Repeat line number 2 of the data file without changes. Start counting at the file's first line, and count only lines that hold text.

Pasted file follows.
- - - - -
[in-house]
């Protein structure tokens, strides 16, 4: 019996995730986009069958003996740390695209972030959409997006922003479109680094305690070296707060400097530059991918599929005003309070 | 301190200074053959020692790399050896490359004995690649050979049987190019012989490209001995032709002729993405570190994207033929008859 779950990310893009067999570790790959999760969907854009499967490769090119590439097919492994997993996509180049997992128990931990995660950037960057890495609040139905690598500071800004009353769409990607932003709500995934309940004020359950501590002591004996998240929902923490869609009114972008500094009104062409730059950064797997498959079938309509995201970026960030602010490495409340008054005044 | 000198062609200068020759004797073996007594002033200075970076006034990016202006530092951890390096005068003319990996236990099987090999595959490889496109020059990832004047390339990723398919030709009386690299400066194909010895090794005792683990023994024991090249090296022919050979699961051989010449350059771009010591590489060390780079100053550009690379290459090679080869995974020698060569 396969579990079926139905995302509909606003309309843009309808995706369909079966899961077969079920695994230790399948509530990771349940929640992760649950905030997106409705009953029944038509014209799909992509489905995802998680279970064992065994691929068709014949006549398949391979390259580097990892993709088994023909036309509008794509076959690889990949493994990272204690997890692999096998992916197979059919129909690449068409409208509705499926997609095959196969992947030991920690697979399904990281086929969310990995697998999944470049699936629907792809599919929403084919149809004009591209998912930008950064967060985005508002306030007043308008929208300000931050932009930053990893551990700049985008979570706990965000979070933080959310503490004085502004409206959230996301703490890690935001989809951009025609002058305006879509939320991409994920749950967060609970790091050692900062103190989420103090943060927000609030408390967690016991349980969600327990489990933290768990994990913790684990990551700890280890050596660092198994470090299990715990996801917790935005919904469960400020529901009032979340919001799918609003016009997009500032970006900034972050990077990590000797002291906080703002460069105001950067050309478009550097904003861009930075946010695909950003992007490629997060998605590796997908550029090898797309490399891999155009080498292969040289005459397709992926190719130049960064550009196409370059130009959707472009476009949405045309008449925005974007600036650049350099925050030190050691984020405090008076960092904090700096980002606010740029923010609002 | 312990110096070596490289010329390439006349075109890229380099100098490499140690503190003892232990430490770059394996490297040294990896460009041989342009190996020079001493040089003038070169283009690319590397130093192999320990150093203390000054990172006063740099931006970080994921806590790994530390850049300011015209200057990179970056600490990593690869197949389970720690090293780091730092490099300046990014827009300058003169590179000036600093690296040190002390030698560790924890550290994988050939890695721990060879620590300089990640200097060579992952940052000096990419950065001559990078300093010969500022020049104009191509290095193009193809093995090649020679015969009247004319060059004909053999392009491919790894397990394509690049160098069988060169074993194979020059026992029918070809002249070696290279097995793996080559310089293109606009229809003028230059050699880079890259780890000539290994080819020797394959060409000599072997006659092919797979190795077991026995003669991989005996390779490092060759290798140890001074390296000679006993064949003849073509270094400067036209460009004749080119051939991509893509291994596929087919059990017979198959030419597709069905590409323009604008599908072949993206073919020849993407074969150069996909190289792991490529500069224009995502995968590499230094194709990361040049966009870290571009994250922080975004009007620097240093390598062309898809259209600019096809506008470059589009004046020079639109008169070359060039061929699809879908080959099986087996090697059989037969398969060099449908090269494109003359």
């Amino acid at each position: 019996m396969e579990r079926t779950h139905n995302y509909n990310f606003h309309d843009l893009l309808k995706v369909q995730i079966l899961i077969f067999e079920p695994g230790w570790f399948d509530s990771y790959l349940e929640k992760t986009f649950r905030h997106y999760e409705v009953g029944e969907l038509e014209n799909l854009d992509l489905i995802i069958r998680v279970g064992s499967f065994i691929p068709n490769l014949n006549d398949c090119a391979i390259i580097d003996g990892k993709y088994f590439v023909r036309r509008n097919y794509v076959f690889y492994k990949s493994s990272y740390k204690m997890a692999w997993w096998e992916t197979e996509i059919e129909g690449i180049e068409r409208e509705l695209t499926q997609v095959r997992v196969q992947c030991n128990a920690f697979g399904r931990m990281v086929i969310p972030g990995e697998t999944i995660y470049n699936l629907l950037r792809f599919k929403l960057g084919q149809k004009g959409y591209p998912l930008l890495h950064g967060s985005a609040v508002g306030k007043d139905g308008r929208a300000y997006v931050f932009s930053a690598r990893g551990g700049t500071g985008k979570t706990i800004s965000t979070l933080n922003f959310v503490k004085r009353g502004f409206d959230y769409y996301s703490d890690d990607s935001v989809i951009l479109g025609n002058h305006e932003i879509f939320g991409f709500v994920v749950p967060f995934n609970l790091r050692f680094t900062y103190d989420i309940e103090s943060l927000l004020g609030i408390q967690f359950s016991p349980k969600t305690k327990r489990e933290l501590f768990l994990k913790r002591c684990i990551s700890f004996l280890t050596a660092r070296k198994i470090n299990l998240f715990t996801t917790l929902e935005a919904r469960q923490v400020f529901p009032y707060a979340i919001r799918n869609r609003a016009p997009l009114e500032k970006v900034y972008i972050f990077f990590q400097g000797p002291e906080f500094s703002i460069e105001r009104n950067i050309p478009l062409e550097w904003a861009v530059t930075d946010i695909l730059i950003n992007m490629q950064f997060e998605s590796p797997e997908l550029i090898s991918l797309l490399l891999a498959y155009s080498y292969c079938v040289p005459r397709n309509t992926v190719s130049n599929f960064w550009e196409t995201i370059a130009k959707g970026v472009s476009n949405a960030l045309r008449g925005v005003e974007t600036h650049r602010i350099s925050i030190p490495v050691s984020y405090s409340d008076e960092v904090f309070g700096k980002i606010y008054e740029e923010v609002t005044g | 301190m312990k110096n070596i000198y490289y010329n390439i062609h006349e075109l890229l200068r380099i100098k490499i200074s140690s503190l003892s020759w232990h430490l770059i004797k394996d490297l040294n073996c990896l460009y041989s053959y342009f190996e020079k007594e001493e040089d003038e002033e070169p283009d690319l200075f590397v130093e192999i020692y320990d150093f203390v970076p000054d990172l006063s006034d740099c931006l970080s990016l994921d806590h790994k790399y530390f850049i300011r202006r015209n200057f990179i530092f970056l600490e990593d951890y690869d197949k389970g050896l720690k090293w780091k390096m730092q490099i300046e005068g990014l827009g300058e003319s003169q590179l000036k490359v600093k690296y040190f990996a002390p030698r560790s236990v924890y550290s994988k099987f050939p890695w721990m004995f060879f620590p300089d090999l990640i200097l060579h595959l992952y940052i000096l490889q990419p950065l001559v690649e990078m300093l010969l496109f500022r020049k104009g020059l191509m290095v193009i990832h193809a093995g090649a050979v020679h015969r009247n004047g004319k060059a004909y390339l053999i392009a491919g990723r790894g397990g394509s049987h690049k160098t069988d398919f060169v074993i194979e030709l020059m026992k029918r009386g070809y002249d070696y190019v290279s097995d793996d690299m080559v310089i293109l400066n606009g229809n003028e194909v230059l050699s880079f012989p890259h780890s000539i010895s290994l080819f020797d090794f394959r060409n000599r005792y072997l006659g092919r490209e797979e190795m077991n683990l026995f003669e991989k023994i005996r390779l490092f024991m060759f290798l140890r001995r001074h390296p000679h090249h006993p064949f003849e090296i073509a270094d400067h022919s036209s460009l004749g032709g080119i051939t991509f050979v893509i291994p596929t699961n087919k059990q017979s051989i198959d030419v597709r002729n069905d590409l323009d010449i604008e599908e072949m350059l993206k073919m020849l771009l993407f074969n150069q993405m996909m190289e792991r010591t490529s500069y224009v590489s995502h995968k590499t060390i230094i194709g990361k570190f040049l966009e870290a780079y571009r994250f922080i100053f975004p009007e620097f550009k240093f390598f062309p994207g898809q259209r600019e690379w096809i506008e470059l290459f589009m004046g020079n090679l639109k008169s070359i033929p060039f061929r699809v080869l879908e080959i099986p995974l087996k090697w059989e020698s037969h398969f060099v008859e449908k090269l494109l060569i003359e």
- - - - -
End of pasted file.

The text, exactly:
């Protein structure tokens, strides 16, 4: 019996995730986009069958003996740390695209972030959409997006922003479109680094305690070296707060400097530059991918599929005003309070 | 301190200074053959020692790399050896490359004995690649050979049987190019012989490209001995032709002729993405570190994207033929008859 779950990310893009067999570790790959999760969907854009499967490769090119590439097919492994997993996509180049997992128990931990995660950037960057890495609040139905690598500071800004009353769409990607932003709500995934309940004020359950501590002591004996998240929902923490869609009114972008500094009104062409730059950064797997498959079938309509995201970026960030602010490495409340008054005044 | 000198062609200068020759004797073996007594002033200075970076006034990016202006530092951890390096005068003319990996236990099987090999595959490889496109020059990832004047390339990723398919030709009386690299400066194909010895090794005792683990023994024991090249090296022919050979699961051989010449350059771009010591590489060390780079100053550009690379290459090679080869995974020698060569 396969579990079926139905995302509909606003309309843009309808995706369909079966899961077969079920695994230790399948509530990771349940929640992760649950905030997106409705009953029944038509014209799909992509489905995802998680279970064992065994691929068709014949006549398949391979390259580097990892993709088994023909036309509008794509076959690889990949493994990272204690997890692999096998992916197979059919129909690449068409409208509705499926997609095959196969992947030991920690697979399904990281086929969310990995697998999944470049699936629907792809599919929403084919149809004009591209998912930008950064967060985005508002306030007043308008929208300000931050932009930053990893551990700049985008979570706990965000979070933080959310503490004085502004409206959230996301703490890690935001989809951009025609002058305006879509939320991409994920749950967060609970790091050692900062103190989420103090943060927000609030408390967690016991349980969600327990489990933290768990994990913790684990990551700890280890050596660092198994470090299990715990996801917790935005919904469960400020529901009032979340919001799918609003016009997009500032970006900034972050990077990590000797002291906080703002460069105001950067050309478009550097904003861009930075946010695909950003992007490629997060998605590796997908550029090898797309490399891999155009080498292969040289005459397709992926190719130049960064550009196409370059130009959707472009476009949405045309008449925005974007600036650049350099925050030190050691984020405090008076960092904090700096980002606010740029923010609002 | 312990110096070596490289010329390439006349075109890229380099100098490499140690503190003892232990430490770059394996490297040294990896460009041989342009190996020079001493040089003038070169283009690319590397130093192999320990150093203390000054990172006063740099931006970080994921806590790994530390850049300011015209200057990179970056600490990593690869197949389970720690090293780091730092490099300046990014827009300058003169590179000036600093690296040190002390030698560790924890550290994988050939890695721990060879620590300089990640200097060579992952940052000096990419950065001559990078300093010969500022020049104009191509290095193009193809093995090649020679015969009247004319060059004909053999392009491919790894397990394509690049160098069988060169074993194979020059026992029918070809002249070696290279097995793996080559310089293109606009229809003028230059050699880079890259780890000539290994080819020797394959060409000599072997006659092919797979190795077991026995003669991989005996390779490092060759290798140890001074390296000679006993064949003849073509270094400067036209460009004749080119051939991509893509291994596929087919059990017979198959030419597709069905590409323009604008599908072949993206073919020849993407074969150069996909190289792991490529500069224009995502995968590499230094194709990361040049966009870290571009994250922080975004009007620097240093390598062309898809259209600019096809506008470059589009004046020079639109008169070359060039061929699809879908080959099986087996090697059989037969398969060099449908090269494109003359």